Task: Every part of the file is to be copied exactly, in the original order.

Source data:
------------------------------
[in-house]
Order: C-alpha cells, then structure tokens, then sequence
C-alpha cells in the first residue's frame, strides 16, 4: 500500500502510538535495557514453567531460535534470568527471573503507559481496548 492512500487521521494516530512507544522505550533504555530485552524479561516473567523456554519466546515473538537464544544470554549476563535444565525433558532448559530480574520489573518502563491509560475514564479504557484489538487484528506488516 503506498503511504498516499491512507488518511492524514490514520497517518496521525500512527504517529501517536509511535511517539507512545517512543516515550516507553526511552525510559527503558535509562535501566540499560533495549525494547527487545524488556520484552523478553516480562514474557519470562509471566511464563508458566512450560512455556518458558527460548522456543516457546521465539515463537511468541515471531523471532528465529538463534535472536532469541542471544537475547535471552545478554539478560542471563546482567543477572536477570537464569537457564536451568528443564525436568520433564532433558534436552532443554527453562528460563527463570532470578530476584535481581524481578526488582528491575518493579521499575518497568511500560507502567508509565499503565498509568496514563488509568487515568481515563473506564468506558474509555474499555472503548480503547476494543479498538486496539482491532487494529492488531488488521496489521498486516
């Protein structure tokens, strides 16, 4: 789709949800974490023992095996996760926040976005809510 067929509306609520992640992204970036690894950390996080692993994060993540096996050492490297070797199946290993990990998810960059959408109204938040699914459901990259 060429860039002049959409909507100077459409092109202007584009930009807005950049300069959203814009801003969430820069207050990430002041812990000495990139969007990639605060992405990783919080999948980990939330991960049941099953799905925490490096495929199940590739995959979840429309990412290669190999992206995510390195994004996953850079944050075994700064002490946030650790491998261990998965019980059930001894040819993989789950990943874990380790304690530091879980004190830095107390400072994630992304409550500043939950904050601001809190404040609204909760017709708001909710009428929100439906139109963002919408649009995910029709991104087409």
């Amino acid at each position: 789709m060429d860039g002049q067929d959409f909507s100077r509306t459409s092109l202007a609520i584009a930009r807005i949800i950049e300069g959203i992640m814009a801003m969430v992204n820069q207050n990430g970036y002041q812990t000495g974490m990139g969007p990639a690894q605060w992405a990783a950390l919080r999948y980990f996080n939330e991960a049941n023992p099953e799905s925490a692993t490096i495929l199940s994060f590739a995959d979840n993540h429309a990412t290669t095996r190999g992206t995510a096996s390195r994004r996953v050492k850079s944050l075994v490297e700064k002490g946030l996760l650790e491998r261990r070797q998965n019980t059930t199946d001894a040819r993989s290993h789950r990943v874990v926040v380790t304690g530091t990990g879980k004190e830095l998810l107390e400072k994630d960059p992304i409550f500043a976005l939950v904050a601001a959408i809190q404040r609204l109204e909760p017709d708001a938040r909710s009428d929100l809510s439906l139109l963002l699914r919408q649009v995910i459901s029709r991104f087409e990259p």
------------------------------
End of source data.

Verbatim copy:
[in-house]
Order: C-alpha cells, then structure tokens, then sequence
C-alpha cells in the first residue's frame, strides 16, 4: 500500500502510538535495557514453567531460535534470568527471573503507559481496548 492512500487521521494516530512507544522505550533504555530485552524479561516473567523456554519466546515473538537464544544470554549476563535444565525433558532448559530480574520489573518502563491509560475514564479504557484489538487484528506488516 503506498503511504498516499491512507488518511492524514490514520497517518496521525500512527504517529501517536509511535511517539507512545517512543516515550516507553526511552525510559527503558535509562535501566540499560533495549525494547527487545524488556520484552523478553516480562514474557519470562509471566511464563508458566512450560512455556518458558527460548522456543516457546521465539515463537511468541515471531523471532528465529538463534535472536532469541542471544537475547535471552545478554539478560542471563546482567543477572536477570537464569537457564536451568528443564525436568520433564532433558534436552532443554527453562528460563527463570532470578530476584535481581524481578526488582528491575518493579521499575518497568511500560507502567508509565499503565498509568496514563488509568487515568481515563473506564468506558474509555474499555472503548480503547476494543479498538486496539482491532487494529492488531488488521496489521498486516
């Protein structure tokens, strides 16, 4: 789709949800974490023992095996996760926040976005809510 067929509306609520992640992204970036690894950390996080692993994060993540096996050492490297070797199946290993990990998810960059959408109204938040699914459901990259 060429860039002049959409909507100077459409092109202007584009930009807005950049300069959203814009801003969430820069207050990430002041812990000495990139969007990639605060992405990783919080999948980990939330991960049941099953799905925490490096495929199940590739995959979840429309990412290669190999992206995510390195994004996953850079944050075994700064002490946030650790491998261990998965019980059930001894040819993989789950990943874990380790304690530091879980004190830095107390400072994630992304409550500043939950904050601001809190404040609204909760017709708001909710009428929100439906139109963002919408649009995910029709991104087409």
């Amino acid at each position: 789709m060429d860039g002049q067929d959409f909507s100077r509306t459409s092109l202007a609520i584009a930009r807005i949800i950049e300069g959203i992640m814009a801003m969430v992204n820069q207050n990430g970036y002041q812990t000495g974490m990139g969007p990639a690894q605060w992405a990783a950390l919080r999948y980990f996080n939330e991960a049941n023992p099953e799905s925490a692993t490096i495929l199940s994060f590739a995959d979840n993540h429309a990412t290669t095996r190999g992206t995510a096996s390195r994004r996953v050492k850079s944050l075994v490297e700064k002490g946030l996760l650790e491998r261990r070797q998965n019980t059930t199946d001894a040819r993989s290993h789950r990943v874990v926040v380790t304690g530091t990990g879980k004190e830095l998810l107390e400072k994630d960059p992304i409550f500043a976005l939950v904050a601001a959408i809190q404040r609204l109204e909760p017709d708001a938040r909710s009428d929100l809510s439906l139109l963002l699914r919408q649009v995910i459901s029709r991104f087409e990259p």